Which

Which

(?), pron. [OE. which, whilk, AS. hwilc, hwylc, hwelc, from the root of hw who + lc body; hence properly, of what sort or kind; akin to OS. hwilik which, OFries. hwelik, D. welk, G. welch, OHG. welh, hwelh, Icel. hvlkr, Dan. & Sw. hvilken, Goth. hwileiks, hwleiks; cf. L. qualis. . See Who, and Like, a., and cf. Such.]
[1913 Webster]

1. Of what sort or kind; what; what a; who. [Obs.]
[1913 Webster]

And which they weren and of what degree.
Chaucer.
[1913 Webster]

2. A interrogative pronoun, used both substantively and adjectively, and in direct and indirect questions, to ask for, or refer to, an individual person or thing among several of a class; as, which man is it? which woman was it? which is the house? he asked which route he should take; which is best, to live or to die? See the Note under What, pron., 1.
[1913 Webster]

Which of you convinceth me of sin?
John viii. 46.
[1913 Webster]

3. A relative pronoun, used esp. in referring to an antecedent noun or clause, but sometimes with reference to what is specified or implied in a sentence, or to a following noun or clause (generally involving a reference, however, to something which has preceded). It is used in all numbers and genders, and was formerly used of persons.
[1913 Webster]

And when thou fail'st -- as God forbid the hour! --
Must Edward fall, which peril heaven forfend!
Shak.
[1913 Webster]

God . . . rested on the seventh day from all his work which he had made.
Gen. ii. 2.
[1913 Webster]

Our Father, which art in heaven.
Matt. vi. 9.
[1913 Webster]

The temple of God is holy, which temple ye are.
1 Cor. iii. 17.
[1913 Webster]

4. A compound relative or indefinite pronoun, standing for any one which, whichever, that which, those which, the . . . which, and the like; as, take which you will.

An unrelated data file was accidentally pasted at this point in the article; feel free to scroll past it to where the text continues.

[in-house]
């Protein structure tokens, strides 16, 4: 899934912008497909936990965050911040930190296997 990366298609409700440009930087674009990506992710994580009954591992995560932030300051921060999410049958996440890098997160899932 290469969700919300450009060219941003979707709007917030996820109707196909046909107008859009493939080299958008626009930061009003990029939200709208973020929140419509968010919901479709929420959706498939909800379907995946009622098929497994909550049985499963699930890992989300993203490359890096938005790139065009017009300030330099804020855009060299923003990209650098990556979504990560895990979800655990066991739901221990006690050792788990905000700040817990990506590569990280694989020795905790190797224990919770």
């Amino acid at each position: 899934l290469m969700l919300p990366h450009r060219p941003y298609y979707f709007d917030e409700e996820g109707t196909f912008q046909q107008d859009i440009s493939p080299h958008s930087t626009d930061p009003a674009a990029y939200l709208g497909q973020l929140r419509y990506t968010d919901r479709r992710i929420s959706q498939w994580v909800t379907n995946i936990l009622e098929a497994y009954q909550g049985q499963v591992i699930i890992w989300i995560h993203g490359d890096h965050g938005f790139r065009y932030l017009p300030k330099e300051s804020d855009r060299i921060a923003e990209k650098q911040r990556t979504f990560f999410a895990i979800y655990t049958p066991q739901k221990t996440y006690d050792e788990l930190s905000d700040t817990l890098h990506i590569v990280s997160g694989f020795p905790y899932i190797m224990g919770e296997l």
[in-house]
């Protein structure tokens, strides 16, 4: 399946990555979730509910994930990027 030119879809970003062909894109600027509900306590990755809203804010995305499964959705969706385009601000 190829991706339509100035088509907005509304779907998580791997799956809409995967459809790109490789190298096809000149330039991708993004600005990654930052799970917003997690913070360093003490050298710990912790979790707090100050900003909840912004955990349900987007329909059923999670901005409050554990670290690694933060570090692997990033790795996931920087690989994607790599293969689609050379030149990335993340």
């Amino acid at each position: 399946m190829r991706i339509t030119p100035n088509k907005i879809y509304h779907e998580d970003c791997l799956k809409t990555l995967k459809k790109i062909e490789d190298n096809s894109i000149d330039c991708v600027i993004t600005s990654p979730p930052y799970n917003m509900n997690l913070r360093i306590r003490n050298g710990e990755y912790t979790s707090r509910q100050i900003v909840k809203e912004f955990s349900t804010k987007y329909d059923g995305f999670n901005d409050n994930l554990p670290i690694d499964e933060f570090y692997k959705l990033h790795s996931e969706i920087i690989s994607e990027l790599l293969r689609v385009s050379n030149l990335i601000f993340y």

[1913 Webster]

The which was formerly often used for which. The expressions which that, which as, were also sometimes used by way of emphasis.
[1913 Webster]

Do not they blaspheme that worthy name by the which ye are called?
James ii. 7.
[1913 Webster]

Which, referring to a series of preceding sentences, or members of a sentence, may have all joined to it adjectively. "All which, as a method of a proclamation, is very convenient." Carlyle.
[1913 Webster]

{

Which*ev"er

(?),

Which`so*ev"er

(?), } pron. & a. Whether one or another; whether one or the other; which; that one (of two or more) which; as, whichever road you take, it will lead you to town.
[1913 Webster]

 

New - Add Dictionary Search to Your Site

You can add a free dictionary search box to your own web site by copying and pasting the following HTML into one of your web pages:

<form action="http://www.freedict.co.uk/search.php" method="post">
 <p style="text-align: center; font-family: sans-serif;">
  <a style="font-weight: bold;" href="http://www.freedict.co.uk/"
     title="FreeDict free online dictionary">FreeDict</a>
  <input type="text" name="word" size="20" value="" />
  <input type="submit" name="submit" value="Search Dictionary" />
 </p>
</form>

 

a b c d e f g h i j k l m n o p q r s t u v w x y z

Tue 18th December 2018